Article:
- The Affordable Care Act (ACA) will prove a tremendous financial burden to the healthcare industry. Although the administrative costs of healthcare are projected to remain high throughout 2022, the ACA only promotes billions of dollars in bureaucratic waste, confirms a Health Affairs blog study from David U. Himmelstein, MD, FACP, Professor at the City University of New York School of Public Health at Hunter College and Lecturer of Medicine at Harvard Medical School and Steffie Woolhandler, MD, MPH, FACP, Professor in the CUNY School of Public Health at Hunter College, Adjunct Clinical Professor at Albert Einstein College of Medicine, and Lecturer in Medicine at Harvard Medical School.
“The roughly $6 billion in exchange start-up costs pale in comparison to the ongoing insurance overhead that the ACA has added to our health care system — more than a quarter of a trillion dollars through 2022,” the researchers assert. This idea is presented in direct connection with earlier 2014 projections released by the Office of the Actuary from the Centers for Medicare & Medicaid Services (CMS). According the CMS’s forecast summary, healthcare spending will increase at the rate of 5.8 percent until 2022.
“Improving economic conditions, the Affordable Care Act (ACA) coverage expansions, and the aging of the population, drive faster projected growth in health spending in 2014 and beyond,” says CMS. “By 2022, the ACA is projected to reduce the number of uninsured people by 30 million, add approximately 0.1 percentage-point to average annual health spending growth over the full projection period, and increase cumulative health spending by roughly $621 billion,” CMS confirms.
Himmelstein and Woolhandler note CMS projects over $2.7 trillion in spending for private insurance overhead and administering government health problems – predominately Medicare and Medicaid – between 2014 and 2022. This number includes $273 billion in new administrative costs associated with the ACA.
“Most of this soaring private insurance overhead is attributable to rising enrollment in private plans which carry high costs for administration and profits,” the researchers explain.
Public insurance simply provides more bang for your buck, Himmelstein and Woolhandler state. The administrative costs associated with the ACA are steep, especially compared to more economically efficient alternatives, the researchers maintain. Traditional Medicare, for instance, exhibits a 2 percent overhead, they say.
The accuracy of this overhead number has been debated within the healthcare industry. There is not a lot of attention devoted to Medicare’s overhead costs, says the Physicians for a National Health Program (PNHP). Confusion abounds due to conflicting government reports and to the possibility that Medicare’s overhead costs may not be accurately reported by the government. Research asserts there is no tangible documentation behind such estimates.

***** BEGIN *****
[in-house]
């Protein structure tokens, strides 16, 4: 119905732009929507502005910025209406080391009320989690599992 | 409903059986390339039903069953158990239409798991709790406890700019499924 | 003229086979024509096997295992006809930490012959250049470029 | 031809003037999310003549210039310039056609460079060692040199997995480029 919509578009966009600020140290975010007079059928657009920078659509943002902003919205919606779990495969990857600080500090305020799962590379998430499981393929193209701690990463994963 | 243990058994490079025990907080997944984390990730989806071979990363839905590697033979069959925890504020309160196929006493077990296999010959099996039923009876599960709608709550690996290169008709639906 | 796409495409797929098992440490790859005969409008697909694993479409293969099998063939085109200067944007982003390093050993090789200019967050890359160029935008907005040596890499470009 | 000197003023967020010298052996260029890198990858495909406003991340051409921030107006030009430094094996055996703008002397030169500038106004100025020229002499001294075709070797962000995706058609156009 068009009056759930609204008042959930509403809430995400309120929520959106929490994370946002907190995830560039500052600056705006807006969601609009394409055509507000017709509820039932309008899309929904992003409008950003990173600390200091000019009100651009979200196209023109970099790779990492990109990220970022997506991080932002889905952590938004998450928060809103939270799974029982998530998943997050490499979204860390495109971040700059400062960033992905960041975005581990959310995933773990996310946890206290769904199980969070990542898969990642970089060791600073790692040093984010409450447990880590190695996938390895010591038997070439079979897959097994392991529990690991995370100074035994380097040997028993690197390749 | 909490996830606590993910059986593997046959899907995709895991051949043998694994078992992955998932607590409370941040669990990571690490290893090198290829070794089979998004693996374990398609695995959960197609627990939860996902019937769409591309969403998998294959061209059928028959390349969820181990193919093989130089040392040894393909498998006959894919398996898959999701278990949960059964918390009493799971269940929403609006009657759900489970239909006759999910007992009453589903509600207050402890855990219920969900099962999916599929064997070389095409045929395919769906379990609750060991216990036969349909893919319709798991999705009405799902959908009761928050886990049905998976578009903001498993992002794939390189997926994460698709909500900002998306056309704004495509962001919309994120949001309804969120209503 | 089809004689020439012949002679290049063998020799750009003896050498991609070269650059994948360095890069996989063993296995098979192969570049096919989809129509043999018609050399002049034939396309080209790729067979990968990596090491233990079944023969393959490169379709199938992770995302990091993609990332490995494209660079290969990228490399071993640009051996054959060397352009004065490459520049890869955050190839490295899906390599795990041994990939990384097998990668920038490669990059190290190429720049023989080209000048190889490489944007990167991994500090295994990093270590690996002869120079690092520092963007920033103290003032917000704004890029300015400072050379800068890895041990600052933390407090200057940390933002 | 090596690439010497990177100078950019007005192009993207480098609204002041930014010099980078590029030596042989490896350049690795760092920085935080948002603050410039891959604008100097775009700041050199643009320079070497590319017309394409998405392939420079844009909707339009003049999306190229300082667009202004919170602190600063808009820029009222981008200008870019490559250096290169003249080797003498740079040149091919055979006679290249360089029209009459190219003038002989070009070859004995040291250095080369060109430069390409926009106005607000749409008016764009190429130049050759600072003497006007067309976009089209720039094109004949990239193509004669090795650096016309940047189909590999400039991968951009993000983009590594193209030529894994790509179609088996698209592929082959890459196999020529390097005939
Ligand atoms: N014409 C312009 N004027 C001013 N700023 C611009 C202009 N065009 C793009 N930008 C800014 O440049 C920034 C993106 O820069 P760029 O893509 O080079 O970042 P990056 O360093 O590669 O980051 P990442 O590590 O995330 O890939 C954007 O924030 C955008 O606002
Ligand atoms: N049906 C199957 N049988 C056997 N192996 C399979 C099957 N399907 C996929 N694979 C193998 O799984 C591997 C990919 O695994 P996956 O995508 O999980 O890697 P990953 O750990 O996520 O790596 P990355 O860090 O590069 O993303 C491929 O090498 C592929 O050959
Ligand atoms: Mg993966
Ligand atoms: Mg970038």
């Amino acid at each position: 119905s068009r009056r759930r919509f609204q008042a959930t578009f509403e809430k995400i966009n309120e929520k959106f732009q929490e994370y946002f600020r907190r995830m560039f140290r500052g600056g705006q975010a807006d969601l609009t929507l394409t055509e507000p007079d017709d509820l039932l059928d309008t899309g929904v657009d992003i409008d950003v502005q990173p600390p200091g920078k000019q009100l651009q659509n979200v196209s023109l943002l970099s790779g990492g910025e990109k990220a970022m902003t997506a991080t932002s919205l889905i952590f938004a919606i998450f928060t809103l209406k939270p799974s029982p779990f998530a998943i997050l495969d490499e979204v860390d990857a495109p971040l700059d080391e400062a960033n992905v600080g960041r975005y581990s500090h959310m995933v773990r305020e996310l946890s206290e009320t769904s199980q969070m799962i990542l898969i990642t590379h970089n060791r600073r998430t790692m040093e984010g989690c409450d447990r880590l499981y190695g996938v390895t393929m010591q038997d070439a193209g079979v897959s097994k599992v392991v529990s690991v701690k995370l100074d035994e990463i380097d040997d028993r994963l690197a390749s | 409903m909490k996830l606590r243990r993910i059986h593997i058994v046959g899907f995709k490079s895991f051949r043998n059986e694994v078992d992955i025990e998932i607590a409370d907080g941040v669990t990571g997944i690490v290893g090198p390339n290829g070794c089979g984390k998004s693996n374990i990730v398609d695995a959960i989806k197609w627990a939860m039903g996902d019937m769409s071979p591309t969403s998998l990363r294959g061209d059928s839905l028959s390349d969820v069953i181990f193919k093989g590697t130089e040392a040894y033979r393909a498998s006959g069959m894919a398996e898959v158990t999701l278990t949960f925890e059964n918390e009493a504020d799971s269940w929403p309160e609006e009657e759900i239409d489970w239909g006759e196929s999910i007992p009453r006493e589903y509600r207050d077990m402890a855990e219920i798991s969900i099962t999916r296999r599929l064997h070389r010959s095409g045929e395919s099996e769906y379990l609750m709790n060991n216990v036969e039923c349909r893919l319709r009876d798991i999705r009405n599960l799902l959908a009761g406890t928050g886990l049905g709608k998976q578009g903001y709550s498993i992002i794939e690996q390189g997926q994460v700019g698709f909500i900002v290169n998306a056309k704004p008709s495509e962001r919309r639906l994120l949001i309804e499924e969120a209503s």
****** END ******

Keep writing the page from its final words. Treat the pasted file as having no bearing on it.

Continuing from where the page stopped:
Nonetheless, savings are tangible. “Traditional Medicare is a bargain compared to the ACA strategy of filtering most of the new dollars through private insurers and private HMOs that subcontract for much of the new Medicaid coverage,” according to Himmelstein and Woolhandler. If the ACA-based 22.5 percent overhead figure decreased to match the traditional Medicare level, projected savings would result in nearly $250 billion by 2002, Himmelstein and Woolhandler claim.
“Between 2014 and 2022, the ACA will add $273.6 billion in new administrative costs over and above what would have been expected had the law not been enacted,” states Himmelstein. “That's equivalent to $1,375 per newly insured person per year, or 22.5 percent of total federal expenditures for the program.”
Himmelstein and Woolhandler maintain that approximately two-thirds of this new overhead – over $172 billion – is connected to private insurers’ administrative costs and profits. Remaining added overhead, they explain, “is attributable to expanded government programs, i.e. Medicaid. But even the added dollars to administer Medicaid will flow mostly to private Medicaid HMOs, which will account for 59 percent of total Medicaid administrative costs in 2022.”
Administrative costs represent a minor fraction of total healthcare expenses. Says Woolhandler, the numbers presented are “shocking” and are only now being brought to light for the very first time. The bureaucracy will eat up almost a quarter of federal spending, she maintains.
The active need to lessen administrative financial waste is a tangible yet massively far-reaching goal the healthcare industry should collectively focus on. The aging Baby Boomer population especially depends on urgent, innovate cost focus.